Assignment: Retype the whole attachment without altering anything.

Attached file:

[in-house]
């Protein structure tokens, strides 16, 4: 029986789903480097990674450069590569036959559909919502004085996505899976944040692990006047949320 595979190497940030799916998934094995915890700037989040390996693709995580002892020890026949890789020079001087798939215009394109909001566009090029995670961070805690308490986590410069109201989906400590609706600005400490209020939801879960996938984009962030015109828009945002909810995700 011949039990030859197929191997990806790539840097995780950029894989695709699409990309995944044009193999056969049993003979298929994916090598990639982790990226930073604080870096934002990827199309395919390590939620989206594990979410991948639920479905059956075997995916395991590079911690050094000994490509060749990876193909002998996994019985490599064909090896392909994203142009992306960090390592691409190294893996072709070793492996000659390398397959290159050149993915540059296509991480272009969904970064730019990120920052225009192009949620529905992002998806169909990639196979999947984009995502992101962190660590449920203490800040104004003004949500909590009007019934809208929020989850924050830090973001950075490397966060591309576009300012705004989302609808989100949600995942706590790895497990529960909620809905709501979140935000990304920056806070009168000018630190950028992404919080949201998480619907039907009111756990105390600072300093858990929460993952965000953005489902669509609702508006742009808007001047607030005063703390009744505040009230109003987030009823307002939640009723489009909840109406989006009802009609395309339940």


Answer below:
[in-house]
């Protein structure tokens, strides 16, 4: 029986789903480097990674450069590569036959559909919502004085996505899976944040692990006047949320 595979190497940030799916998934094995915890700037989040390996693709995580002892020890026949890789020079001087798939215009394109909001566009090029995670961070805690308490986590410069109201989906400590609706600005400490209020939801879960996938984009962030015109828009945002909810995700 011949039990030859197929191997990806790539840097995780950029894989695709699409990309995944044009193999056969049993003979298929994916090598990639982790990226930073604080870096934002990827199309395919390590939620989206594990979410991948639920479905059956075997995916395991590079911690050094000994490509060749990876193909002998996994019985490599064909090896392909994203142009992306960090390592691409190294893996072709070793492996000659390398397959290159050149993915540059296509991480272009969904970064730019990120920052225009192009949620529905992002998806169909990639196979999947984009995502992101962190660590449920203490800040104004003004949500909590009007019934809208929020989850924050830090973001950075490397966060591309576009300012705004989302609808989100949600995942706590790895497990529960909620809905709501979140935000990304920056806070009168000018630190950028992404919080949201998480619907039907009111756990105390600072300093858990929460993952965000953005489902669509609702508006742009808007001047607030005063703390009744505040009230109003987030009823307002939640009723489009909840109406989006009802009609395309339940």